Fox News Sunday And Meet The Press Push Media Myth On Gun Lobby's Electoral Dominance
The hosts of Fox News Sunday and Meet The Press pushed the myth that Democratic support for gun violence prevention measures was a significant factor in their 1994 and 2000 electoral defeats.
These claims echo a false media narrative that the National Rifle Association is able to influence electoral outcomes and punish politicians who refuse to line up with the pro-gun organization. This narrative is faltering following the 2012 elections where the NRA spent tens of millions of dollars in a largely unsuccessful attempt to defeat candidates in favor of gun violence prevention policies. Furthermore, there is strong public support for specific gun violence prevention measures and claims that Democrats paid a price for supporting gun violence prevention in 1994 and 2000 are overblown.
Fox News Sunday host Chris Wallace claimed during an interview with Al Gore's 2000 running mate, Sen. Joe Lieberman (I-CT), who advocated for universal background checks on gun sales and renewal of the assault weapons ban on the show, that support for such policies contributed to his 2000 defeat:
CHRIS WALLACE, HOST: Back in the 90's you supported the Brady law which called for a five day waiting period.
SEN. JOE LIEBERMAN: Right.
WALLACE: You supported the assault weapons ban. Then in 2000 you and Al Gore campaigned around the country and you lost, and a lot of people took as a lesson, part of it was in states like Tennessee and West Virginia, the fact that you were pro-gun control. And quite frankly ever since Democrats have been scared of touching that issue.
The NRA often claims that Gore's position on firearms was decisive in his defeat during the 2000 presidential election. But when American Prospect contributing editor Paul Waldman searched for actual evidence that Gore's position on guns hurt him at the polls, he came up empty-handed. In fact, Gore's position on guns may have helped him in states where voters were supportive of gun violence prevention measures:
And when one looks for actual evidence that the gun issue cost Gore more votes than it gained him, one comes up empty. Few scholars have performed a quantitative analysis of the role of guns in the vote of 2000, though one study examining a range of policy issues determined that the gun issue gave Gore a small advantage on election day. The argument from those who believe that the gun issue was decisive and worked against Gore usually amounts to little more than the fact that Gore lost some states where there are many pro-gun voters. This argument presumes that there were no areas in which Gore's position on guns helped him win a state he might otherwise have lost. But Gore won swing states like Pennsylvania, Michigan, Minnesota and Iowa largely on his strength among urban and suburban voters, who are more likely to support restrictions on guns.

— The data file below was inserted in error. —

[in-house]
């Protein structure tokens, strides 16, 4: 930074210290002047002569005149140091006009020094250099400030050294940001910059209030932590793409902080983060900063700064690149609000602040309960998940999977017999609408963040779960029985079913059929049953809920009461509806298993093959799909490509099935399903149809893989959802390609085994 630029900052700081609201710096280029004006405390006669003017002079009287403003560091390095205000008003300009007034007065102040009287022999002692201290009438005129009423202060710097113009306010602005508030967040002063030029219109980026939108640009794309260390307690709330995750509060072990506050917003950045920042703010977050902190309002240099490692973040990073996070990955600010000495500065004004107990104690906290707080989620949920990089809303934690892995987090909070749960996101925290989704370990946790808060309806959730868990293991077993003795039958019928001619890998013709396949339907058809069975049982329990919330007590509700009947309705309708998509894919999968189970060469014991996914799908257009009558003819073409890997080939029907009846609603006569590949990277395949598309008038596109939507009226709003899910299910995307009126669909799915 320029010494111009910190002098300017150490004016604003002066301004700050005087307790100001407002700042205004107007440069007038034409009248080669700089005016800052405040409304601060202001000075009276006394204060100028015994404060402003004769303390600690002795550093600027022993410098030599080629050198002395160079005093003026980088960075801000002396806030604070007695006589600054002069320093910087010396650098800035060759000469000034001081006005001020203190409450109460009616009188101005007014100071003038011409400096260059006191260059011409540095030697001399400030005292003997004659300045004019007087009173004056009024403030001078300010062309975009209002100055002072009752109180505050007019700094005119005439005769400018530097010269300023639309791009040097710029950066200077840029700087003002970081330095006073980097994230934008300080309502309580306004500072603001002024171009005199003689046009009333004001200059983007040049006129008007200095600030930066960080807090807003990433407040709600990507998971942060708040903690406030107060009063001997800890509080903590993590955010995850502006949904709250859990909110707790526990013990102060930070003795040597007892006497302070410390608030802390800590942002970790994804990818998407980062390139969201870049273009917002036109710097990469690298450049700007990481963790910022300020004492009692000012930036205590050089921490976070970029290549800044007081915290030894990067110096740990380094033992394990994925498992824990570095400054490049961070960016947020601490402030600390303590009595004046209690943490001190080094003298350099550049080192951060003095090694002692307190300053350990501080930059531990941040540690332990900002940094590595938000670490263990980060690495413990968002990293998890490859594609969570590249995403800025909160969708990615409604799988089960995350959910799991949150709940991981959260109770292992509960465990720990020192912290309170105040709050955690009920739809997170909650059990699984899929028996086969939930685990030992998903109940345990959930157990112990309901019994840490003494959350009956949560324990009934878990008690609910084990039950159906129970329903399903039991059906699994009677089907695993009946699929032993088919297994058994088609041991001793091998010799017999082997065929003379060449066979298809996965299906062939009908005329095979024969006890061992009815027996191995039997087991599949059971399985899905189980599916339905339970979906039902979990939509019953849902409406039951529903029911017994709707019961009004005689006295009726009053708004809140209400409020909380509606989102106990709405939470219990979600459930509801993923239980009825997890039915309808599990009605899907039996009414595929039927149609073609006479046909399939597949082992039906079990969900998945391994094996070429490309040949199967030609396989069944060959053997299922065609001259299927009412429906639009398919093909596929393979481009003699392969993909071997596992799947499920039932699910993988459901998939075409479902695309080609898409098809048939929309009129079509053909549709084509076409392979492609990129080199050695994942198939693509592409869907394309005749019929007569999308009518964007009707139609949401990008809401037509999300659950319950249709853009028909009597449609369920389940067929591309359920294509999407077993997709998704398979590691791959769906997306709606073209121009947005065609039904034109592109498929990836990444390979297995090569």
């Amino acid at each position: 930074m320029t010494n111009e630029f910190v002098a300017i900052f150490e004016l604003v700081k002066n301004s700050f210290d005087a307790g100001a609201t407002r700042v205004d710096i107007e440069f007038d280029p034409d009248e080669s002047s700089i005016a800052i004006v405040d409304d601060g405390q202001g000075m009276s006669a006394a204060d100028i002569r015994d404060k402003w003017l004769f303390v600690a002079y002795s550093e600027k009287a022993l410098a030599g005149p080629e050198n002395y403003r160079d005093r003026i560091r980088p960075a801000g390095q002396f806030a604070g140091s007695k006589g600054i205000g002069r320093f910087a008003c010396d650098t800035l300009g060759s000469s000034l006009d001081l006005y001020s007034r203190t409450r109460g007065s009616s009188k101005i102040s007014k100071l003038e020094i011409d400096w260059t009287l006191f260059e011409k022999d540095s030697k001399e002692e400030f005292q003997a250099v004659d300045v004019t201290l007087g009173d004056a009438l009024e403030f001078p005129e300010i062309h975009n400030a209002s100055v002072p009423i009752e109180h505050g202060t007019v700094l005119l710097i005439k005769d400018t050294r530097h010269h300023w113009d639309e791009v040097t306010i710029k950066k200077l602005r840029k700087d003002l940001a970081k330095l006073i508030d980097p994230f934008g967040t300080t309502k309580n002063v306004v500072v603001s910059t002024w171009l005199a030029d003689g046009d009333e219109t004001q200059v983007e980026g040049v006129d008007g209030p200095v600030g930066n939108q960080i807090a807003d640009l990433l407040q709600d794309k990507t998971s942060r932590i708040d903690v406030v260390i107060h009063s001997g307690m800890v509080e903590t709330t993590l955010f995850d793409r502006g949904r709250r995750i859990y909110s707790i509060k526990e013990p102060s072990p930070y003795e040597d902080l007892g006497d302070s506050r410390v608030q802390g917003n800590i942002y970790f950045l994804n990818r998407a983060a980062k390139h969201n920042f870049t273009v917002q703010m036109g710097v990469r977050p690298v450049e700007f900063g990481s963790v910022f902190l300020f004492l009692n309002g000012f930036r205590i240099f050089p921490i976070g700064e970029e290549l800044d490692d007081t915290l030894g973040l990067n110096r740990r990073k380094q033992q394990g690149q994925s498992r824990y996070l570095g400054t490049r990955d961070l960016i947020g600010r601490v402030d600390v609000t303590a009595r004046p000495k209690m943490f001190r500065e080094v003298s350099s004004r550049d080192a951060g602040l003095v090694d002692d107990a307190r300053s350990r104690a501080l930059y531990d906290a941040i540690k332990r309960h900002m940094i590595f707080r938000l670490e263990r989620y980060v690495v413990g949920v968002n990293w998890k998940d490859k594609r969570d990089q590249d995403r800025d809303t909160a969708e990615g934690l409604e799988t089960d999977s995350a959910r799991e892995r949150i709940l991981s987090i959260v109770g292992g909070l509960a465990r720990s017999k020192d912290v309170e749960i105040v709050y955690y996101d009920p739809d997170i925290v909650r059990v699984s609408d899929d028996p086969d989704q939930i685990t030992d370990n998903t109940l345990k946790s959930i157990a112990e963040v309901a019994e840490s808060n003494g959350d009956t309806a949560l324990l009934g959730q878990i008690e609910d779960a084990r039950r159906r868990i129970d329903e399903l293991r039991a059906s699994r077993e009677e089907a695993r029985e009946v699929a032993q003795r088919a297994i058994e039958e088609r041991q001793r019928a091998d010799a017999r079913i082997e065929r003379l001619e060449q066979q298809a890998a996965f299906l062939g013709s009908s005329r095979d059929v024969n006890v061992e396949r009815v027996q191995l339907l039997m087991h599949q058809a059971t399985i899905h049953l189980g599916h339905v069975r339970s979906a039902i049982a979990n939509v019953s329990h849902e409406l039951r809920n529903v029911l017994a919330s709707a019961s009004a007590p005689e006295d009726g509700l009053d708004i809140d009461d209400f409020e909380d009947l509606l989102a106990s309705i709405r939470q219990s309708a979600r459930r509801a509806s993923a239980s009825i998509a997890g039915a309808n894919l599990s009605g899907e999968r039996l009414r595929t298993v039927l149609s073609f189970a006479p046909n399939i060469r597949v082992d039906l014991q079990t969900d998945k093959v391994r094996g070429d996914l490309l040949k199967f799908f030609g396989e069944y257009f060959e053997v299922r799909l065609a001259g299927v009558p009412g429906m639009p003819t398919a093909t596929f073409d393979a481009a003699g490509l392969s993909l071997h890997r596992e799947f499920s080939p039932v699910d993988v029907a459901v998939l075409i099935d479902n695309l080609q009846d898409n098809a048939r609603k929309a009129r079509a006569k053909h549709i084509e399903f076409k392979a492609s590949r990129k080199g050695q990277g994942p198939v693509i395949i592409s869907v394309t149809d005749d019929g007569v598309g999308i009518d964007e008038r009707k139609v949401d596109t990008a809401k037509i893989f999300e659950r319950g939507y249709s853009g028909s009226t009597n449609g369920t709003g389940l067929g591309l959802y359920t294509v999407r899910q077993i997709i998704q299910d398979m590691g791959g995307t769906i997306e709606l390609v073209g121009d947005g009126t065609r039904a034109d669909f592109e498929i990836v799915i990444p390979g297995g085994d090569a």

Waldman also found no evidence that Gore's position on guns was the reason that he lost his home state of Tennessee, which if won would have given him an Electoral College victory. Waldman wrote that polling of Tennessee voters in 2000 found that 60 percent wished to see more restrictions on the types of guns people can buy with only 21 percent of respondents stating that the government should have less restrictions or no restrictions at all on firearm purchases.
On Meet the Press, host David Gregory claimed that “we've seen declining support since 1990 for stricter gun control measures” and “it's not a myth that after the assault weapons ban was passed that there was a huge political price for Democrats to pay.” His guest, New York City Mayor Michael Bloomberg, pushed back, noting that “the cause and effect isn't quite so clear.”
In his analysis of NRA electoral influence, Waldman found that claims surrounding a link between the passage of the assault weapons ban and poor electoral outcomes for Democrats in that year's congressional election are also overblown. Instead of being a decisive factor, Waldman wrote that studies found that voting in favor of an omnibus crime bill that included the assault weapons ban had a “relatively small” effect on electoral outcomes, with the single factor leading to the Republican take over of the House of Representatives more likely being a failed attempt by Democrats to pass health care reform.
Gregory's suggestion that “we've seen declining support since 1990 for stricter gun control measures” relies on flawed polling data that only asks generic questions about public support for restrictions on firearms. When the public is asked about specific gun violence prevention proposals, large majorities support enacting some further restrictions. An August 9 CNN poll found that 96 percent of Americans support requiring a background check for every gun purchase. The same poll found that nearly three-in-five respondents favored banning semi-automatic assault weapons and high-capacity magazines containing more than 10 bullets, like those used in the July 20 mass shooting at a movie theater in Aurora, Colorado. The CNN poll also found that 76 percent of Americans favored requiring individuals to register their weapons with local law enforcement and 91 percent favored preventing felons and people with mental health problems from owning guns.